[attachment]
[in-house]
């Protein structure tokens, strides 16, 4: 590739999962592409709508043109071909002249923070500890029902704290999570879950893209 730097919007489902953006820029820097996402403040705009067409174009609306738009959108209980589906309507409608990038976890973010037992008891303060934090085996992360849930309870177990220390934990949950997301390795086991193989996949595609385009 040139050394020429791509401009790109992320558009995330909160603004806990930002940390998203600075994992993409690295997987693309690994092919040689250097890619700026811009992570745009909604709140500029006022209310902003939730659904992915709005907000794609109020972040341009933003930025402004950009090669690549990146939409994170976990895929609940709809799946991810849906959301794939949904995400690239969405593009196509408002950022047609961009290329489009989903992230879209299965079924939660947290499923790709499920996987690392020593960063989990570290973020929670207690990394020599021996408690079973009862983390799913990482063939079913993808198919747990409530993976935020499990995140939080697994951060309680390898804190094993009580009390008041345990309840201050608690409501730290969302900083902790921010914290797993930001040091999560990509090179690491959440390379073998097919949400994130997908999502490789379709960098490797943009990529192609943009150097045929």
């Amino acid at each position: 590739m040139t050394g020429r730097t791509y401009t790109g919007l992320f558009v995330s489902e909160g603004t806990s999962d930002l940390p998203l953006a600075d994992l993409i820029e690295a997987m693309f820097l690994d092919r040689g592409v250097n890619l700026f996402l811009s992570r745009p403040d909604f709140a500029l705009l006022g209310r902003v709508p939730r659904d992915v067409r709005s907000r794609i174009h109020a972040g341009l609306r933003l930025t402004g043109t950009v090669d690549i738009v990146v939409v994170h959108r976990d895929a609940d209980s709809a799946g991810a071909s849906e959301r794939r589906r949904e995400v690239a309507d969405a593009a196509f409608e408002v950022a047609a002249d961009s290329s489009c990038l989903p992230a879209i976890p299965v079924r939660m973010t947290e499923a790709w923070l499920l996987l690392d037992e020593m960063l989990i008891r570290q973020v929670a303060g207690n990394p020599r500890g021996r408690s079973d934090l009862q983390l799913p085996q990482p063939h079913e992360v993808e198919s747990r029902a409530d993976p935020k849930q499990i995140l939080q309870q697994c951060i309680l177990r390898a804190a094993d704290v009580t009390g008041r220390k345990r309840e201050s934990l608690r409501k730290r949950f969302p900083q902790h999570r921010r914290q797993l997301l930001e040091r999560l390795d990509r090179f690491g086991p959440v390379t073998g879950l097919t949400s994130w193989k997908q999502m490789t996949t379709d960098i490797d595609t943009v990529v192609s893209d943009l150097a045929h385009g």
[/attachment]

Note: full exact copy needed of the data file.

[in-house]
């Protein structure tokens, strides 16, 4: 590739999962592409709508043109071909002249923070500890029902704290999570879950893209 730097919007489902953006820029820097996402403040705009067409174009609306738009959108209980589906309507409608990038976890973010037992008891303060934090085996992360849930309870177990220390934990949950997301390795086991193989996949595609385009 040139050394020429791509401009790109992320558009995330909160603004806990930002940390998203600075994992993409690295997987693309690994092919040689250097890619700026811009992570745009909604709140500029006022209310902003939730659904992915709005907000794609109020972040341009933003930025402004950009090669690549990146939409994170976990895929609940709809799946991810849906959301794939949904995400690239969405593009196509408002950022047609961009290329489009989903992230879209299965079924939660947290499923790709499920996987690392020593960063989990570290973020929670207690990394020599021996408690079973009862983390799913990482063939079913993808198919747990409530993976935020499990995140939080697994951060309680390898804190094993009580009390008041345990309840201050608690409501730290969302900083902790921010914290797993930001040091999560990509090179690491959440390379073998097919949400994130997908999502490789379709960098490797943009990529192609943009150097045929």
């Amino acid at each position: 590739m040139t050394g020429r730097t791509y401009t790109g919007l992320f558009v995330s489902e909160g603004t806990s999962d930002l940390p998203l953006a600075d994992l993409i820029e690295a997987m693309f820097l690994d092919r040689g592409v250097n890619l700026f996402l811009s992570r745009p403040d909604f709140a500029l705009l006022g209310r902003v709508p939730r659904d992915v067409r709005s907000r794609i174009h109020a972040g341009l609306r933003l930025t402004g043109t950009v090669d690549i738009v990146v939409v994170h959108r976990d895929a609940d209980s709809a799946g991810a071909s849906e959301r794939r589906r949904e995400v690239a309507d969405a593009a196509f409608e408002v950022a047609a002249d961009s290329s489009c990038l989903p992230a879209i976890p299965v079924r939660m973010t947290e499923a790709w923070l499920l996987l690392d037992e020593m960063l989990i008891r570290q973020v929670a303060g207690n990394p020599r500890g021996r408690s079973d934090l009862q983390l799913p085996q990482p063939h079913e992360v993808e198919s747990r029902a409530d993976p935020k849930q499990i995140l939080q309870q697994c951060i309680l177990r390898a804190a094993d704290v009580t009390g008041r220390k345990r309840e201050s934990l608690r409501k730290r949950f969302p900083q902790h999570r921010r914290q797993l997301l930001e040091r999560l390795d990509r090179f690491g086991p959440v390379t073998g879950l097919t949400s994130w193989k997908q999502m490789t996949t379709d960098i490797d595609t943009v990529v192609s893209d943009l150097a045929h385009g």